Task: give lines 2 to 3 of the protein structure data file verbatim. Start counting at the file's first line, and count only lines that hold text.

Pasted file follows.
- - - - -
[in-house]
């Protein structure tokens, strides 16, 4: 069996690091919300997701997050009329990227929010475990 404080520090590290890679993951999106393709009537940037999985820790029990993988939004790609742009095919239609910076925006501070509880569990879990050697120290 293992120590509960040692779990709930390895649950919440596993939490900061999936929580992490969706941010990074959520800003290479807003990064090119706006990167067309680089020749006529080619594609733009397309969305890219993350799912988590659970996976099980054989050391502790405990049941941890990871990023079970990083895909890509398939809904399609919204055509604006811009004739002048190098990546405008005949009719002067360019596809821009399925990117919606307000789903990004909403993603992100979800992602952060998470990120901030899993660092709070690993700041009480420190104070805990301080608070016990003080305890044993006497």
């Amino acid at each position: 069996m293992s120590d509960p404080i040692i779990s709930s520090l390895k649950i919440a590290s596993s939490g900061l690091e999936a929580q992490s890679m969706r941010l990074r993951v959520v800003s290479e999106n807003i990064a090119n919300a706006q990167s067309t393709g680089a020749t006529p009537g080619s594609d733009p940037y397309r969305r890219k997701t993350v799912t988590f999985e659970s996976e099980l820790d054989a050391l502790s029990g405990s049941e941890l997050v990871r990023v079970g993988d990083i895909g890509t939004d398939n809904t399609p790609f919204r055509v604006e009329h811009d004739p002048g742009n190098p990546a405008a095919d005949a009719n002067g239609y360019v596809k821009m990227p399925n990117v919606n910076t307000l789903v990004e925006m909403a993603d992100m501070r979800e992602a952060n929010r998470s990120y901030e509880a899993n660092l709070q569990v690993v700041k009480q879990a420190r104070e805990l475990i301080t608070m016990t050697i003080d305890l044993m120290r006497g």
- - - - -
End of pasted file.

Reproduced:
């Protein structure tokens, strides 16, 4: 069996690091919300997701997050009329990227929010475990 404080520090590290890679993951999106393709009537940037999985820790029990993988939004790609742009095919239609910076925006501070509880569990879990050697120290 293992120590509960040692779990709930390895649950919440596993939490900061999936929580992490969706941010990074959520800003290479807003990064090119706006990167067309680089020749006529080619594609733009397309969305890219993350799912988590659970996976099980054989050391502790405990049941941890990871990023079970990083895909890509398939809904399609919204055509604006811009004739002048190098990546405008005949009719002067360019596809821009399925990117919606307000789903990004909403993603992100979800992602952060998470990120901030899993660092709070690993700041009480420190104070805990301080608070016990003080305890044993006497």
């Amino acid at each position: 069996m293992s120590d509960p404080i040692i779990s709930s520090l390895k649950i919440a590290s596993s939490g900061l690091e999936a929580q992490s890679m969706r941010l990074r993951v959520v800003s290479e999106n807003i990064a090119n919300a706006q990167s067309t393709g680089a020749t006529p009537g080619s594609d733009p940037y397309r969305r890219k997701t993350v799912t988590f999985e659970s996976e099980l820790d054989a050391l502790s029990g405990s049941e941890l997050v990871r990023v079970g993988d990083i895909g890509t939004d398939n809904t399609p790609f919204r055509v604006e009329h811009d004739p002048g742009n190098p990546a405008a095919d005949a009719n002067g239609y360019v596809k821009m990227p399925n990117v919606n910076t307000l789903v990004e925006m909403a993603d992100m501070r979800e992602a952060n929010r998470s990120y901030e509880a899993n660092l709070q569990v690993v700041k009480q879990a420190r104070e805990l475990i301080t608070m016990t050697i003080d305890l044993m120290r006497g």